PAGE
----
Opinion

Why We Should be Concerned About Recent Aggressions by China in the South China Sea


TL;DR (2-minute read)

  1.  A newspaper owned by a Chinese government official has threatened to violate American and American ally territory by sending ships to our shores in response to American ships coming within miles of artificial Chinese territory.
  2. Recently, the Chinese have been building artificial land in the sea to build a greater military presence in the international waters, and have on occasion even claimed natural islands in the sea are also part of China.
  3. in 2017, Trump advisor Steve Bannon predicted that at some point, the US will engage with China over disputes in the South China Sea. It increasingly seems like his prediction was correct – the Us must take a stand against China and stop the unlawful territory grabbing and intimidation of nearby countries over claims of the sea.

Dianna Quinlan/U.S. Navy/Reuters.

On September 8th, The Global Times, a Chinese newspaper owned by Yang Jiechi, the Director of Chinese Central Foreign Affairs Commission, called for the Chinese navy to send ships to US territorial waters. In other words, an official from the Chinese government has called for warships to be sent near the shores of American and American ally military bases. This complaint is due to an American destroyer coming within 12 miles of a Chinese artificial island. This threat is not the first of its kind, and it won’t be the last. It is also a more aggressive reminder of the fact that we should be more cautious about Chinese aggression in the South China Sea. 

What Has Been Happening in the South China Sea?

For the past several years, the Chinese government has set its eyes on the South China Sea due to the placement of trade routes and the abundance of important resources there such as fish, oil, and natural gas. While Chinese interest in the area goes back several decades, the ongoing dispute between America and China started in 2010, when then-U.S. secretary of state Hillary Clinton affirmed American interests in the region. In 2011, then-president Obama stated that America would shift its strategic focus to the South Chinese Sea.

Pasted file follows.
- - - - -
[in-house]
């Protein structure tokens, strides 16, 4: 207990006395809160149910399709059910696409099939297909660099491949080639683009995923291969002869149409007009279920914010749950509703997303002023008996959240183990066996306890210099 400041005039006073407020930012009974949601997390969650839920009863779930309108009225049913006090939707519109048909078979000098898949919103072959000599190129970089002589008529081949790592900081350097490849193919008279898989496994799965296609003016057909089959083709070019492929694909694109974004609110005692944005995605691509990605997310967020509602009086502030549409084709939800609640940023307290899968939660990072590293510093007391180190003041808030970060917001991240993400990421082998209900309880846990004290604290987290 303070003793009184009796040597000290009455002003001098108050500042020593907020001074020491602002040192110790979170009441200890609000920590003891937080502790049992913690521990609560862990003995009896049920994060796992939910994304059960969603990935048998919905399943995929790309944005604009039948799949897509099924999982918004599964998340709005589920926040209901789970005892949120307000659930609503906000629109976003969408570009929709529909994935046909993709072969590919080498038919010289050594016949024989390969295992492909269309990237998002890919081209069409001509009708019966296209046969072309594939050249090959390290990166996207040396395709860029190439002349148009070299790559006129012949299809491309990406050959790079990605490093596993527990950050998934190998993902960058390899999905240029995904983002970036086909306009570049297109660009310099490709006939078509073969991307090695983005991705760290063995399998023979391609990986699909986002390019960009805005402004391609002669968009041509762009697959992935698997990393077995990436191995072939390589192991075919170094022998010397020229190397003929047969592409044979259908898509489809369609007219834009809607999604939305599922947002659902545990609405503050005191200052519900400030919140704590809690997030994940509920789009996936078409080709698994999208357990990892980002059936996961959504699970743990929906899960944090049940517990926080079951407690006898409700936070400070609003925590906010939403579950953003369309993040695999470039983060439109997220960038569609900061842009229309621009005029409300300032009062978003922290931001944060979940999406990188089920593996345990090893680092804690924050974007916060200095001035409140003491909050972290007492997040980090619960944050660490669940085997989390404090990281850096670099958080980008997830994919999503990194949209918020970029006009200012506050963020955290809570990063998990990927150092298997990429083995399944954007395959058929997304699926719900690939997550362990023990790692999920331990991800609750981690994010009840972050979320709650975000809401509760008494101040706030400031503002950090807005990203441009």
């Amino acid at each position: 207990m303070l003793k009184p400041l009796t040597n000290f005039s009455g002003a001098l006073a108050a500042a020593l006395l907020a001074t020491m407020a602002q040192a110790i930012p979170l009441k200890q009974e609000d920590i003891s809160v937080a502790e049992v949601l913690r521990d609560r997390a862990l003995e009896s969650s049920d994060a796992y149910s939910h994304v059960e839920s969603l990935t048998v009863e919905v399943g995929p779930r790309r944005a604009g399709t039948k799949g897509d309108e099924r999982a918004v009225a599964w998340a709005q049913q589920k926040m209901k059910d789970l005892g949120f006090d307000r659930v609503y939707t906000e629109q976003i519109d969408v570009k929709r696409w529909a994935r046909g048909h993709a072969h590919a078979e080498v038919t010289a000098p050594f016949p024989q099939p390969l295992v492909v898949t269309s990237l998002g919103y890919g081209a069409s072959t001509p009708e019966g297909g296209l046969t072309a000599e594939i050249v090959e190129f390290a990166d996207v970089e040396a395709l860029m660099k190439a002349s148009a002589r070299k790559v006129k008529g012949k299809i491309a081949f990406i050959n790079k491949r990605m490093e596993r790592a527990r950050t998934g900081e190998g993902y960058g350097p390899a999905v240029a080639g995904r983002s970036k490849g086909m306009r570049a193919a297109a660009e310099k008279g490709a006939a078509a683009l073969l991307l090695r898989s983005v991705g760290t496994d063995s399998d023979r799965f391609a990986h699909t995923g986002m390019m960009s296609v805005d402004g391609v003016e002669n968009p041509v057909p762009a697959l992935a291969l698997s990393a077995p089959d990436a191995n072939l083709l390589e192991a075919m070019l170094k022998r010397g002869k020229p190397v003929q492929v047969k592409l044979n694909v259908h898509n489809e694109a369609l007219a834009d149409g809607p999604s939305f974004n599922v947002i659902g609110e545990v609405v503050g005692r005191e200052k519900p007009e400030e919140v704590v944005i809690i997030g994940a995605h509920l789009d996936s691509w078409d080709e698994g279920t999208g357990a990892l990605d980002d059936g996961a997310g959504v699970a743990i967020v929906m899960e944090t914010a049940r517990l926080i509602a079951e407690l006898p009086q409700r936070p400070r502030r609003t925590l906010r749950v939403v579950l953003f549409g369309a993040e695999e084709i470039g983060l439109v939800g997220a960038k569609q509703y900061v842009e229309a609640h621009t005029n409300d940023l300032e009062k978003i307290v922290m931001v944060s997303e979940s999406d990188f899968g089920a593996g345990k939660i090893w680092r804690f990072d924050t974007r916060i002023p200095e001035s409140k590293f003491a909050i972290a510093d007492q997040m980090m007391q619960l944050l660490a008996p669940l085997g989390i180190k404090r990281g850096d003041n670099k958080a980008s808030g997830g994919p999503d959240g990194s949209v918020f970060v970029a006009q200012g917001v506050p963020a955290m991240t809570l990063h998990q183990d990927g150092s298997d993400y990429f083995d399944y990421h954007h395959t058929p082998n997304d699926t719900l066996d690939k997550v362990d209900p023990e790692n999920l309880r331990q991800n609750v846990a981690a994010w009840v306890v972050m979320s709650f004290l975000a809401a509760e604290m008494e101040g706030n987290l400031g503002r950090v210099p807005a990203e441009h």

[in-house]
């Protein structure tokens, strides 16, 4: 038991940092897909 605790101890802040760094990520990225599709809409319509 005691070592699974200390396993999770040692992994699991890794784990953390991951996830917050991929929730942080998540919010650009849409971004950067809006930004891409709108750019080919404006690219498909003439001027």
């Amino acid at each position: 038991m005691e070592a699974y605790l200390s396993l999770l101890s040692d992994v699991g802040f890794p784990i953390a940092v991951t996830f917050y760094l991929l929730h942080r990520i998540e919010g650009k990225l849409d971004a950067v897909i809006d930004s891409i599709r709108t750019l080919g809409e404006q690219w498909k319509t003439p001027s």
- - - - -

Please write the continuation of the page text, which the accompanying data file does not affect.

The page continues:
A big concern in the region is the placement of artificial islands by the Chinese, which would allow for a greater military presence. These islands would allow for China to expand its naval and aerial presence in neighboring countries, which would allow them to bully these countries into giving up their claims of land. In 2020, China also fired 4 missiles into a part of the sea claimed by Vietnam.

DigitalGlobe via Getty Images

How Concerned Should We Be?

On September 8th, an official for the Chinese government threatened to violate the territorial integrity of America and her allies. This is not the first time China has done something like this, and as long as we allow it to happen, it won’t be the last. In 2017, Steve Bannon, then-president Donald Trump’s chief strategist, had said that a war in the South China Sea between American forces and China was inevitable. Given that both powers possess nuclear arms, as well as the world’s most powerful armies and economies, a war between both is too risky a chance to take. We must avoid war, but at the same time, prevent exploitation and aggression by Chinese forces. We have to be very cautious and watch China’s every move, as one fatal slip can result in territorial claims of sovereign nations being violated, or even worse, war.

Sources

1.https://www.theguardian.com/us-news/2017/feb/02/steve-bannon-donald-trump-war-south-china-sea-no-doubt

2.https://www.msn.com/en-us/news/world/china-threatens-to-send-warships-inside-us-territorial-waters/ar-AAOeMVj

3.https://www.tandfonline.com/doi/abs/10.1080/10641199309379907?journalCode=umgt20#:~:text=Apart%20from%20oil%20and%20gas,tin%2C%20gold%2C%20and%20chromite.

4.https://www.cfr.org/backgrounder/south-china-sea-tensions

5.https://www.bloomberg.com/graphics/2020-dangerous-conditions-in-depleted-south-china-sea/

6.https://www.cfr.org/timeline/chinas-maritime-disputes

7.https://www.globaltimes.cn/page/202109/1233756.shtml

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